R/V Oceanus Use in Support of NOAA/AOML's Western Boundary Time Series Research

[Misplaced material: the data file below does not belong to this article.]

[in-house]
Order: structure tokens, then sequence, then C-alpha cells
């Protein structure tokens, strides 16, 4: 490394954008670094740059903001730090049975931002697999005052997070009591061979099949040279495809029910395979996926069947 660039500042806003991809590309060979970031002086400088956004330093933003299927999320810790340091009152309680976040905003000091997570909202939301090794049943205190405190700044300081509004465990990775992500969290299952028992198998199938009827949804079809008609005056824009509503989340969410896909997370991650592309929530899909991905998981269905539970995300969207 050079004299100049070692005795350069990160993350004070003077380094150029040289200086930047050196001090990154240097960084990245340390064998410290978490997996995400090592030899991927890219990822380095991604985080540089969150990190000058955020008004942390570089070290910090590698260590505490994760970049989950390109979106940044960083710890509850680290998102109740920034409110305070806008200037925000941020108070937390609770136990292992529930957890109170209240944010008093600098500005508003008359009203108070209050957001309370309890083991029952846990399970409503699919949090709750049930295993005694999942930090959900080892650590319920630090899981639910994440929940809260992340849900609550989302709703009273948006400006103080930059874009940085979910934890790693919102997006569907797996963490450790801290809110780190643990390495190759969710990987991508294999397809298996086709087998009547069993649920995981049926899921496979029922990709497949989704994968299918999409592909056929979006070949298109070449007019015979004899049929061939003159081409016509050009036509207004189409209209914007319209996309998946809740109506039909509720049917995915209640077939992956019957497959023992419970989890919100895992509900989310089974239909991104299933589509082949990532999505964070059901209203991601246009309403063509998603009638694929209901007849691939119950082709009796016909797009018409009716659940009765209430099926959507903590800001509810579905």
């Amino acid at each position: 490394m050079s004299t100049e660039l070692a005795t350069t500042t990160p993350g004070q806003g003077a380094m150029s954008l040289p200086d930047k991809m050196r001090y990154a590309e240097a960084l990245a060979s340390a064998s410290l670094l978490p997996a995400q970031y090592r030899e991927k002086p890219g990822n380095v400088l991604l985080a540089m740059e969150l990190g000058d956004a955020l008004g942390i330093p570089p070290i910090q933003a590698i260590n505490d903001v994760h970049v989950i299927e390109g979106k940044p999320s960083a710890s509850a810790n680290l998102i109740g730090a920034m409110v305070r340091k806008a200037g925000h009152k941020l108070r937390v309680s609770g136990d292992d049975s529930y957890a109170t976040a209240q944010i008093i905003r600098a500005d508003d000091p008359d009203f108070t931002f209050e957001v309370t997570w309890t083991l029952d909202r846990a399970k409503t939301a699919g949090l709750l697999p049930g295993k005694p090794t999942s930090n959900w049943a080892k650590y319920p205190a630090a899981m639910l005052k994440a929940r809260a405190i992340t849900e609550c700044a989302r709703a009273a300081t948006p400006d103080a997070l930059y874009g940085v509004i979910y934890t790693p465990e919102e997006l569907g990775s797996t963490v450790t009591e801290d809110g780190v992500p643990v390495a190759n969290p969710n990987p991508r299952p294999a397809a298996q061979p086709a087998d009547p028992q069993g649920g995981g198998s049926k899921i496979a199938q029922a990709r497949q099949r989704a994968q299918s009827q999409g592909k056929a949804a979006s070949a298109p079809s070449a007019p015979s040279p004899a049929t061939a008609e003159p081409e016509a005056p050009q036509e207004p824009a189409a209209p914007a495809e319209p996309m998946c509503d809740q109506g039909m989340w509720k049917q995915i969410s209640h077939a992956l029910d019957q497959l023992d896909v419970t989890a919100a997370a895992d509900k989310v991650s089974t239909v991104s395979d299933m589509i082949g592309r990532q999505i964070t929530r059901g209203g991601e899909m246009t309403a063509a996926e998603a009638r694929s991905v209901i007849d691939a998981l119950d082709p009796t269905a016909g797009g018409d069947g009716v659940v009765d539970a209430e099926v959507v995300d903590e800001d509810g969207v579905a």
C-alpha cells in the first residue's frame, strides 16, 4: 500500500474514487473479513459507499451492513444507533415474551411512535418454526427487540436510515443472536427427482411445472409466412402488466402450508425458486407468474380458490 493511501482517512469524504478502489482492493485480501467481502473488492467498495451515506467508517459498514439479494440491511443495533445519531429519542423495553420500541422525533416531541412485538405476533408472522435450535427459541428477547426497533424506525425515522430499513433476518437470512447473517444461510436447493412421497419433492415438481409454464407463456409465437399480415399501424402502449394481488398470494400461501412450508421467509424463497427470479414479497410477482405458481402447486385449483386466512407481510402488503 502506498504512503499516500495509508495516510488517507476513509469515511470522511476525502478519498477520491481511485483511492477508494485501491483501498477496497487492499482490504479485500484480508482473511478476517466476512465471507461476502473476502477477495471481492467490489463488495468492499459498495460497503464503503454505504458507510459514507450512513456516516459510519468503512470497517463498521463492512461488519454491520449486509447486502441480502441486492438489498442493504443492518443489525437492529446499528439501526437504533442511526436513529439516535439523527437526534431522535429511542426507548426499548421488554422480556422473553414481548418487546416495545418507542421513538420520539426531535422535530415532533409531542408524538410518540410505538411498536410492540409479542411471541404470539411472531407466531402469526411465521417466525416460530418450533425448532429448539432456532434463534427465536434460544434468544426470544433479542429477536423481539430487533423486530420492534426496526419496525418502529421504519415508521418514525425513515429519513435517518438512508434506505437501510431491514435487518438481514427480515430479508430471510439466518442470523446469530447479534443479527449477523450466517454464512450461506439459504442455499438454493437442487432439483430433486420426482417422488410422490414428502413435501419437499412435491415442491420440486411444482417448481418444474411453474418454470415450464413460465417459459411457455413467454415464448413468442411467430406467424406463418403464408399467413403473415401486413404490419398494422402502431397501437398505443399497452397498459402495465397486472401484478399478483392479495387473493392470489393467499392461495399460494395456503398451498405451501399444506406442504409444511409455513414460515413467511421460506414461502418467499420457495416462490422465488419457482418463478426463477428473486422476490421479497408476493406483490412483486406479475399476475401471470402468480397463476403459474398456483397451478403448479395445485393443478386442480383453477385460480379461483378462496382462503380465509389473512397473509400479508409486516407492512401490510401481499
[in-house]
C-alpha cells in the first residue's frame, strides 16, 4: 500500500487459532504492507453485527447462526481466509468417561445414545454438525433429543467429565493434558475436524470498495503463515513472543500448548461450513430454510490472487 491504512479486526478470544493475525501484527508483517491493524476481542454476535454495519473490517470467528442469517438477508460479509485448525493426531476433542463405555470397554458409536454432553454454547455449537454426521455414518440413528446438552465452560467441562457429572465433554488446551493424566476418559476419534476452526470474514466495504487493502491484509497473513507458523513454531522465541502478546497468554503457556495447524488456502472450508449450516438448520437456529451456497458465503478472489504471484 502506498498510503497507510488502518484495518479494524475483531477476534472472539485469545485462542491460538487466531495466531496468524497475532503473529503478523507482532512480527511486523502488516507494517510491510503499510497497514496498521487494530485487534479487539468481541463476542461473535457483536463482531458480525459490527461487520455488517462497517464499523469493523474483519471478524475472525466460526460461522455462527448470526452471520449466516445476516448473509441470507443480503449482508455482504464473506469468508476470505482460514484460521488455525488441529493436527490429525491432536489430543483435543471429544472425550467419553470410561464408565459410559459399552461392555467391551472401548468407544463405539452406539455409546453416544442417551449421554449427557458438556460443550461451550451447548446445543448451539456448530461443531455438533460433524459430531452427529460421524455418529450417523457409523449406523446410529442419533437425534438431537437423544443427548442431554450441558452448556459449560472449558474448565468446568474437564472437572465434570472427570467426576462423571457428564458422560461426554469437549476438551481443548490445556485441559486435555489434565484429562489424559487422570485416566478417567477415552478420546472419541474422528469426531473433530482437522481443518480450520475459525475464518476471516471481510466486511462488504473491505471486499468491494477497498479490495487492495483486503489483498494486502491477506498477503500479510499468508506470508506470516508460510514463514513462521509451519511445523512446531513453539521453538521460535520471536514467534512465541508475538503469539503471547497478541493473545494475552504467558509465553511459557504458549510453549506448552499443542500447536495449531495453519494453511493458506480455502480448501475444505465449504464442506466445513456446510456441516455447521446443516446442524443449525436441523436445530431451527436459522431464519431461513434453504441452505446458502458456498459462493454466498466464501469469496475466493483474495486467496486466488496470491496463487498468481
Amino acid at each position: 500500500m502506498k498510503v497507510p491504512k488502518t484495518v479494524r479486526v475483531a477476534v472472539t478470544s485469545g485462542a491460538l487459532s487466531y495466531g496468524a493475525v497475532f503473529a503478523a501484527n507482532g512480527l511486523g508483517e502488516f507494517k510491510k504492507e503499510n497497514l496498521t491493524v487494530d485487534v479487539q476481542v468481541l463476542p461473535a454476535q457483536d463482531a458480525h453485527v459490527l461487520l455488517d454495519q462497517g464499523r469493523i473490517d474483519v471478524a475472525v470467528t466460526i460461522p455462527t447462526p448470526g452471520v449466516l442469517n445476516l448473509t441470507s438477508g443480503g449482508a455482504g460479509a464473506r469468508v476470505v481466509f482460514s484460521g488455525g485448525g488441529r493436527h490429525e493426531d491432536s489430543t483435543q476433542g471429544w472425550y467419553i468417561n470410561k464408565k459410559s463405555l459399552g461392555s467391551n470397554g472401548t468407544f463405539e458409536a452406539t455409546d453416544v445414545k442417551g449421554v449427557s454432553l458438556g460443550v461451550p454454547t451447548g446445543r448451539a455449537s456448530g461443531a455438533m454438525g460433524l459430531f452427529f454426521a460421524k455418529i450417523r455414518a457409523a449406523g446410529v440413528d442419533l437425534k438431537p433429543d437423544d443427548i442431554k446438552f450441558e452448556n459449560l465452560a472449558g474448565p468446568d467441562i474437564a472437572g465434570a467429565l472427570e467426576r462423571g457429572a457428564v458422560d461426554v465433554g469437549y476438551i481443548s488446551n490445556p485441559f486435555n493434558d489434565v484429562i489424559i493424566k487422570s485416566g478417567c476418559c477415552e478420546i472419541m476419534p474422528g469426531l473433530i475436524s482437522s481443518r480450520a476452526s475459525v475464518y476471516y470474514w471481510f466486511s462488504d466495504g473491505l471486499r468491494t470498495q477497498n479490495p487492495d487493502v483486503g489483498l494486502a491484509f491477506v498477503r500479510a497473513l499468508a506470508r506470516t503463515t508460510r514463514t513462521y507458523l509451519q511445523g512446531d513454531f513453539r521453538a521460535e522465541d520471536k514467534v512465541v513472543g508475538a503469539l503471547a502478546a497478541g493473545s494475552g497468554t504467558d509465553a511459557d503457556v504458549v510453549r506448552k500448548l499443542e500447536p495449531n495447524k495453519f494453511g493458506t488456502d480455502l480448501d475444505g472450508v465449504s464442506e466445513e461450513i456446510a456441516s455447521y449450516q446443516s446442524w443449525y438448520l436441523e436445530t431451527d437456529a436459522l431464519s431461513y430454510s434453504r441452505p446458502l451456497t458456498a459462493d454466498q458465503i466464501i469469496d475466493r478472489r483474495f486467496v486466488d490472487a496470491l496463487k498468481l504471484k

Over the past 20+ years a variety of snapshot sections and time series mooring arrays have been placed along the continental slope east of Abaco Island, Grand Bahamas, in order to monitor variability of the transport carried by the Deep Western Boundary Current. The Abaco time series began in August 1984 when the NOAA Subtropical Atlantic Climate Studies Program extended its Straits of Florida program to include measurements of western boundary current transports and water mass properties east of Abaco Island, Grand Bahamas. Since 1984, more than 20 hydrographic sections have been completed east of Abaco, most including direct velocity observations, and salinity and oxygen bottle samples. Many sections have also included measurements of carbon, chlorofluorocarbon, and other water mass tracers. The repeated hydrographic and tracer sampling at Abaco has established a high-resolution, high quality record of water mass properties in the Deep Western Boundary Current at 26.5ºN. Events such as the intense convection period in the Labrador Sea and the renewal of classical Labrador Sea Water in the 1980's are clearly reflected in the cooling and freshening of the Deep Western Boundary Current waters off Abaco with the arrival of a strong chlorofluorocarbon pulse approximately 10 years later. This data set is unique in that it is not a single time series site but in instead a time series of transport sections, including high quality water property measurements, of which very few are available in the ocean that approach even one decade in length. This task includes annual cruises across the DWBC to measure the water mass properties and transports and in September 2004 a new low-cost monitoring system was put in place to provide continuous long-term monitoring of this flow in quasi-real-time. This new monitoring system includes a moored array of Inverted Echo Sounders (IESs), and each instrument is additionally equipped with a bottom pressure gauge (PIES) and in one case a bottom current meter (CPIES). The line of PIES/CPIES moorings stretches across the shallow northward flowing Antilles Current as well as the southward flowing Deep Western Boundary Current. The IES monitoring system will also be compared to a series of measurement systems that have been deployed as part of an interagency and international partnership that is testing a variety of low cost methods for observing the complete meridional overturning circulation cell at 26.5ºN in the Atlantic.